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Post Options Post Options   Thanks (0) Thanks(0)   Quote Huntermb Quote  Post ReplyReply Direct Link To This Post Posted: May 31 2010 at 8:06am
The * after the Mk III doesn't necessarily make it cutoff less as many of the straight Mk III's had the cut off and cut off screw removed and the * stamped on.  There were also some of the cut off less bodies that were converted back by having the slot milled in as well as a hole drilled for the screw.  The N definitely designates it as a naval contract.
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Post Options Post Options   Thanks (0) Thanks(0)   Quote LE Owner Quote  Post ReplyReply Direct Link To This Post Posted: May 31 2010 at 9:27am
I had almost forgotten .
Major Reynolds in investigating reports of extremely poor accuracy of some No.4 rifles found that some troops had been issued MkVIIIz machinegun ammo due to a shortage of MkVII ammo.
 
He found that a No.4 with a new barrel shot the Boat Tail bullets of the MkVIIz ammunition with good accuracy, but that an only slightly worn No.4 which he'd proved capable of two MOA when using MkVII ammo was found to keyhole at every shot when he tried MkVIIIz ammunition.
 
A lot of recently manufactured European .303 ammo uses a boat tail bullet. 1950's manufacture FN MG and LMG ammo also uses a Boat Tail bullet
 
Its been reported that Canadian Rangers are at this time issued only MkVIIIz ammunition of Canadian manufacture, along with a few rounds of softpoint hunting ammo for animal control.
 
Earlier I'd been told they were issued MkVIIz ammunition. But then again they are now being issued Pakistani manufacture No.4 rifles instead of Canadian Longbranch or British manufacture No.4 rifles.
 
Be sure the next ammo you try in this old rifle has flat based bullets. 
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Post Options Post Options   Thanks (0) Thanks(0)   Quote Huntermb Quote  Post ReplyReply Direct Link To This Post Posted: May 31 2010 at 9:54am

The last rangers I talked to were only getting commercial softpoint ammo as there is no military 303 in the system anymore, hasn't been for a fair few years.  Our cadets haven't been able to get ammo for their 303 rifles for over 10 years.  Our local corp here has 5 mint Long Branch 303's in their lockup they can't shoot as the rangers are the only ones cleared to use non-military rounds in their weapons.  Scuttlebutt out of DND is that they are actually  considering issuing our war surplus C1A1's (semi auto FN FAL) to the Rangers because of ease of ammo etc.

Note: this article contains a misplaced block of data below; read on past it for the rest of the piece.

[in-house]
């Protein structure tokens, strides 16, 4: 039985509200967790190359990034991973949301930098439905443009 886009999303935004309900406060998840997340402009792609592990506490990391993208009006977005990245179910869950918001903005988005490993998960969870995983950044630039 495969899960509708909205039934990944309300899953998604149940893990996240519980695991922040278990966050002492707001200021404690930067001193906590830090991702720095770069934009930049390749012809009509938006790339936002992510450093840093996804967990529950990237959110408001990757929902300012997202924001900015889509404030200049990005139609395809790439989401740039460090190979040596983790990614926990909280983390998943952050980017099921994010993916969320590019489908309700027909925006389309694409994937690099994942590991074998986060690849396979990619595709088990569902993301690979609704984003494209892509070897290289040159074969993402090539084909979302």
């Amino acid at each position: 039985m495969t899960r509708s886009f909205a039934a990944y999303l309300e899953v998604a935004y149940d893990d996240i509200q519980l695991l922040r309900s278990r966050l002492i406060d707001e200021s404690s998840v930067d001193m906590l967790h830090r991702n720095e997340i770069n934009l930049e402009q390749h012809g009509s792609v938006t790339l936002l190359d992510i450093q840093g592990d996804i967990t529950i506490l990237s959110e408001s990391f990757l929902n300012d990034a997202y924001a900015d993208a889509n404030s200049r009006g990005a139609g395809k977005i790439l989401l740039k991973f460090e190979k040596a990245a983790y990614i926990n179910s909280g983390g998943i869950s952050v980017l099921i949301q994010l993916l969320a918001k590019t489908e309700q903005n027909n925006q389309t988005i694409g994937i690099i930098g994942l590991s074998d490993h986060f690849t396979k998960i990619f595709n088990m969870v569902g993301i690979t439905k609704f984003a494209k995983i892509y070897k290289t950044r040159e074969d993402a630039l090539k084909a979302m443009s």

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Post Options Post Options   Thanks (0) Thanks(0)   Quote yumastepside Quote  Post ReplyReply Direct Link To This Post Posted: May 31 2010 at 10:24am
.........excuse my ignorance, but what does SSA stand for?   I have BSA's and an LSA but don't know what SSA is.

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Post Options Post Options   Thanks (0) Thanks(0)   Quote Huntermb Quote  Post ReplyReply Direct Link To This Post Posted: May 31 2010 at 10:51am
Stands for Standard Small Arms,  if I remember correctly they only did the no1 MkIII*'s.  They were part of the peddled scheme rifles (parts contracted from different manufacturers).
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Post Options Post Options   Thanks (0) Thanks(0)   Quote yumastepside Quote  Post ReplyReply Direct Link To This Post Posted: May 31 2010 at 2:19pm
Thanks, where were they manufactured ?

               Roger
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Post Options Post Options   Thanks (0) Thanks(0)   Quote sac937 Quote  Post ReplyReply Direct Link To This Post Posted: June 01 2010 at 7:38am
SSA (Standard Small Arms) were made in Birmingham, and from what I understand, made is the right word, because they were assembled by Enfield.  There were about 250,000 made.  It also seems that the cutoffs were added at the request of the Navy to the No. III* rifles, and the * was then lined out, as it is in this rifle.  I've learned a lot about this rifle since I made my first post a few days ago!  It is also becomming a quest to save this barrel. Going to try and make my own electronic bore cleaner.  Anyone had any luck at this?
 
   Andy
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Post Options Post Options   Thanks (0) Thanks(0)   Quote Smokey Quote  Post ReplyReply Direct Link To This Post Posted: June 01 2010 at 8:40am
Get some Sweet's 7.62 bore cleaner. I bought a #4Mk2 that appeared to have a corroded and pitted barrel that turned out to be nickel fouling. It took a while, but the Sweet's got it all out. Now the bore looks like new.